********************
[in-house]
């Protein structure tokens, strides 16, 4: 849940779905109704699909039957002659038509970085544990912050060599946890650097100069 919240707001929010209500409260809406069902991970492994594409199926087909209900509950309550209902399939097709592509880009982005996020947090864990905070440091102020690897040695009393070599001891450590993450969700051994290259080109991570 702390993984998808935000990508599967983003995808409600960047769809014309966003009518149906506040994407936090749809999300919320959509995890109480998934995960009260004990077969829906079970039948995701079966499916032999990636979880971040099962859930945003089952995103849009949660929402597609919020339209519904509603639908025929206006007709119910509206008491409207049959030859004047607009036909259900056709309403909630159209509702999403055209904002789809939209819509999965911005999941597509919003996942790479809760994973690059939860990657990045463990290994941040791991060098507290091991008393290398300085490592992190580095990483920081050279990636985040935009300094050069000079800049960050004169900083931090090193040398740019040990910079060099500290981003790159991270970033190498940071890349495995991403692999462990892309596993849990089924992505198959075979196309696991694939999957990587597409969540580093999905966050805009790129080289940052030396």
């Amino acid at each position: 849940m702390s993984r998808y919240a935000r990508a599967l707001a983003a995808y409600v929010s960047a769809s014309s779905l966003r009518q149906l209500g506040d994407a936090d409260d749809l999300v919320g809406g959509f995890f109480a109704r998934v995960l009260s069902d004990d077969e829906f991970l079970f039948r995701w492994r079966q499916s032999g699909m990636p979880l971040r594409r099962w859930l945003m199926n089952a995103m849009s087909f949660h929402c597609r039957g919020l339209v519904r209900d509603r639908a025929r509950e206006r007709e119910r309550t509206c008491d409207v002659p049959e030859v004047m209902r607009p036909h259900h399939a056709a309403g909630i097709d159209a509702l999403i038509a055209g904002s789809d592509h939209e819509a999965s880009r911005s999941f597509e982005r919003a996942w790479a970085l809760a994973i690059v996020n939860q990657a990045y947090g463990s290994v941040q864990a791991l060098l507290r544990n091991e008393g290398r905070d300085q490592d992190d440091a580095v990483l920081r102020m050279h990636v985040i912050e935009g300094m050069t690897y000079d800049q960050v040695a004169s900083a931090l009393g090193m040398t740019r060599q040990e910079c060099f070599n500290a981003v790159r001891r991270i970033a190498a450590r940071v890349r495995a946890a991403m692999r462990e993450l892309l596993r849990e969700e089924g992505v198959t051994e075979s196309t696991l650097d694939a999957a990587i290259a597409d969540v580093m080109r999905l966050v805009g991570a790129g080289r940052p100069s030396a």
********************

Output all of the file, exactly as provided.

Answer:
[in-house]
């Protein structure tokens, strides 16, 4: 849940779905109704699909039957002659038509970085544990912050060599946890650097100069 919240707001929010209500409260809406069902991970492994594409199926087909209900509950309550209902399939097709592509880009982005996020947090864990905070440091102020690897040695009393070599001891450590993450969700051994290259080109991570 702390993984998808935000990508599967983003995808409600960047769809014309966003009518149906506040994407936090749809999300919320959509995890109480998934995960009260004990077969829906079970039948995701079966499916032999990636979880971040099962859930945003089952995103849009949660929402597609919020339209519904509603639908025929206006007709119910509206008491409207049959030859004047607009036909259900056709309403909630159209509702999403055209904002789809939209819509999965911005999941597509919003996942790479809760994973690059939860990657990045463990290994941040791991060098507290091991008393290398300085490592992190580095990483920081050279990636985040935009300094050069000079800049960050004169900083931090090193040398740019040990910079060099500290981003790159991270970033190498940071890349495995991403692999462990892309596993849990089924992505198959075979196309696991694939999957990587597409969540580093999905966050805009790129080289940052030396």
């Amino acid at each position: 849940m702390s993984r998808y919240a935000r990508a599967l707001a983003a995808y409600v929010s960047a769809s014309s779905l966003r009518q149906l209500g506040d994407a936090d409260d749809l999300v919320g809406g959509f995890f109480a109704r998934v995960l009260s069902d004990d077969e829906f991970l079970f039948r995701w492994r079966q499916s032999g699909m990636p979880l971040r594409r099962w859930l945003m199926n089952a995103m849009s087909f949660h929402c597609r039957g919020l339209v519904r209900d509603r639908a025929r509950e206006r007709e119910r309550t509206c008491d409207v002659p049959e030859v004047m209902r607009p036909h259900h399939a056709a309403g909630i097709d159209a509702l999403i038509a055209g904002s789809d592509h939209e819509a999965s880009r911005s999941f597509e982005r919003a996942w790479a970085l809760a994973i690059v996020n939860q990657a990045y947090g463990s290994v941040q864990a791991l060098l507290r544990n091991e008393g290398r905070d300085q490592d992190d440091a580095v990483l920081r102020m050279h990636v985040i912050e935009g300094m050069t690897y000079d800049q960050v040695a004169s900083a931090l009393g090193m040398t740019r060599q040990e910079c060099f070599n500290a981003v790159r001891r991270i970033a190498a450590r940071v890349r495995a946890a991403m692999r462990e993450l892309l596993r849990e969700e089924g992505v198959t051994e075979s196309t696991l650097d694939a999957a990587i290259a597409d969540v580093m080109r999905l966050v805009g991570a790129g080289r940052p100069s030396a």